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Washington Enlists AU’s Help to Fight Hunger

(Photo: Jeff Watts)

Somewhere high over the Atlantic in the throes of another mundane flight to Kenya, Kermit Washington was struck with an idea. When his plane touched down in Nairobi, many details of his plan to fast to raise awareness and money for the plight of the hungry in Africa still were sketchy, but Washington knew exactly where he wanted to stage the event.

“The best four years of my life to this point were at American University, and I thought it would be wonderful to have it there to pull everyone together,” said Washington ’73, a former men’s basketball All-American. “The School of International Service sends kids over to work in Kenya every year and has helped me in everything I do. I couldn’t pick a better place to do this.”

Washington’s “Fast for the Hungry” kicks off Oct. 1 at noon on AU’s main quad. He’ll spend five days forgoing food and sleeping in a tent, in hopes of raising enough money for his Project Contact Africa foundation to feed 2 million hungry people. When he approached AU President Neil Kerwin and Dean Lou Goodman of SIS with the idea, they leapt at the chance to get involved.

“American University’s support of this effort—and of one of our distinguished alumni— underscores our commitment to positive social change on a global scale,” Kerwin said. “We are utilizing this opportunity to develop a deeper understanding of the issues of hunger on the African continent.”

Joining Washington and Kerwin for the event’s launch will be Goodman, who plans to fast for 24 hours and spend a night under the stars on the quad.

“Kermit established his charity [in 1995] in response to the genocide in Rwanda, and established a partnership with SIS for a new study abroad program in Kenya,” Goodman said. “He’s an alum we’re very proud of, and we’re happy to help him raise funds for the greater good. It’s going to expose students to important aspects of our world today. There’ll be seminars about hunger and development around the world, there will be stories about how students have gotten involved and made a difference. There will be quite a range of people and units from across the university participating, and it will bring alumni back.”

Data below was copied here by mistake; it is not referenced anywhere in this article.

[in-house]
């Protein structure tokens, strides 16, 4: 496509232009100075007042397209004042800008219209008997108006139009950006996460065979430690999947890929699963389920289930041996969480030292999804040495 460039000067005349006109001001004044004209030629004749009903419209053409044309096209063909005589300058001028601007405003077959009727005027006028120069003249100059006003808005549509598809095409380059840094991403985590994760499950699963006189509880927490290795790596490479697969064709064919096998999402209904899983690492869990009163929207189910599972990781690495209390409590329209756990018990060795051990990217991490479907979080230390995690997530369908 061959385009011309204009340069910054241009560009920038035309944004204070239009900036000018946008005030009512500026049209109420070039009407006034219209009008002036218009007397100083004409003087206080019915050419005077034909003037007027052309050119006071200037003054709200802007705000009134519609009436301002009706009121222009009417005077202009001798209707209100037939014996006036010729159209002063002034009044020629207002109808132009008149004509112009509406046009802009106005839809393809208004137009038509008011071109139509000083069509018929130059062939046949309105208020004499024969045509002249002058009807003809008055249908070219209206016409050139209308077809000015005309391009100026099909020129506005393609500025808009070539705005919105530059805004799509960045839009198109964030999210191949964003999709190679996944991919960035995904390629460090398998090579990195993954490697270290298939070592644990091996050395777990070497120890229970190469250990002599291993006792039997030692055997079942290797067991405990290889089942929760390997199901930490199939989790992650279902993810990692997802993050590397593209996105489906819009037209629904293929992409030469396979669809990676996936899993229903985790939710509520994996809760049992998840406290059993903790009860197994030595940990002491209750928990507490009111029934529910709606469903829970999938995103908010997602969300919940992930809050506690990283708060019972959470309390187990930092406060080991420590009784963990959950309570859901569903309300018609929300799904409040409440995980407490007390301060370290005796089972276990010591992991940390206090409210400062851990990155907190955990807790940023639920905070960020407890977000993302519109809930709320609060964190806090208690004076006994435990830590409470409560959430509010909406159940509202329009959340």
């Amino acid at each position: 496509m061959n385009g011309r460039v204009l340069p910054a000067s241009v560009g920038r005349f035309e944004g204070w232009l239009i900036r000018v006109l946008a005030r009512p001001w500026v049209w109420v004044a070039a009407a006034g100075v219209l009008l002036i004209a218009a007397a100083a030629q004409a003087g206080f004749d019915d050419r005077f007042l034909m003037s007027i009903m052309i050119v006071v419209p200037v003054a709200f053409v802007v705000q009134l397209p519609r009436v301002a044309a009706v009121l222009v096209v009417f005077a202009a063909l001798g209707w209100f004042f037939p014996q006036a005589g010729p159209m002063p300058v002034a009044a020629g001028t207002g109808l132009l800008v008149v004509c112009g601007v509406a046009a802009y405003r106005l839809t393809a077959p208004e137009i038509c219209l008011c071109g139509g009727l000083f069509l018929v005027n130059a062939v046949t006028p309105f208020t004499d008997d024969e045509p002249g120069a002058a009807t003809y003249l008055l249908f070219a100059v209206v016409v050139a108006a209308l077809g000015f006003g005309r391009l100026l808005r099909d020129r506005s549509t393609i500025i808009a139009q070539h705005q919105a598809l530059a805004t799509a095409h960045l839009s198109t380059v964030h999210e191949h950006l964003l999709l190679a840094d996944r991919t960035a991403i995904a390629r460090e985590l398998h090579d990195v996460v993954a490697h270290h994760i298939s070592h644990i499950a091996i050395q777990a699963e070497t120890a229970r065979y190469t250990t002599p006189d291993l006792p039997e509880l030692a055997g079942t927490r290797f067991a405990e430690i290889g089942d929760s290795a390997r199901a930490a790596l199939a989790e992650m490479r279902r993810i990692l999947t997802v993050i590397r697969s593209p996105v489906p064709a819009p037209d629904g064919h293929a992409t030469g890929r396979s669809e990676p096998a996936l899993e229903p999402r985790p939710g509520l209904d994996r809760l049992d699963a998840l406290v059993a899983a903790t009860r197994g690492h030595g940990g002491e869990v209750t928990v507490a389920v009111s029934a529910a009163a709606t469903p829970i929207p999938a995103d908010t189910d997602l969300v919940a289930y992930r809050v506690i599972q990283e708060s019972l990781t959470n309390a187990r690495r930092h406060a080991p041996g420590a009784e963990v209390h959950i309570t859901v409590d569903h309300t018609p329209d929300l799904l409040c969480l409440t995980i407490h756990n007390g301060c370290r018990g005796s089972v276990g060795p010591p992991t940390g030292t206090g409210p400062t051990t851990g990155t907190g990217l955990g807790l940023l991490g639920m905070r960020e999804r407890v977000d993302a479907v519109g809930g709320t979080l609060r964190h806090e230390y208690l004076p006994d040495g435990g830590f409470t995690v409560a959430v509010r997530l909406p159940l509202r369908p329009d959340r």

Although he graduated with a degree in science, Washington has long been dedicated to
improving the lives of poor Africans. In 2005 he brought AU into the fold as he collaborated with the university to help create AUAbroad’s Kenya program.

“We have sent 77 students to Nairobi,” said Sara Dumont, director of AUAbroad. “They all have to take a core program about the politics of development in Africa. They take up to two classes at a local university, and they do an externship. Several of our students have worked with Kermit’s organization. He was the chief instigator of the program. It seemed to all of us to be a very good idea, and it has turned out to be.”

Washington’s foundation delivers medical aid and food to Kenyans who desperately need it, and now he wants to do even more.

“We probably feed about 25,000 people a month,” said Washington, who added $1 can feed up to 10 people through the purchase of rice, beans, and cornmeal. “If we can raise $200,000, we can [provide] close to 2 million meals.”

Washington, whose No. 24 jersey hangs from the rafters in Bender Arena, is perhaps the most accomplished athlete in AU history. As a senior he averaged an out-of-this-world 21 points and 21 rebounds per game en route to earning All-American honors. After an eight year career in the National Basketball Association, he was an All-American once again, earning induction into the GTE Academic All-American Hall of Fame in 1993. Washington now works with the NBA Players Association, which has been supportive of his fast. He also routinely collects signed equipment and memorabilia from NBA players and auctions it to raise money for his foundation.

In a show of solidarity and to learn more about his cause, several of AU’s current student-athletes plan to visit with Washington during his fast.

“For us, it really reinforces our community service efforts,” said Keith Gill, director of athletics and recreation. “We have a whole competition for our student-athletes centered around community service, and it really reinforces that message to have someone like Kermit who’s such a high-profile part of our department showing his commitment.”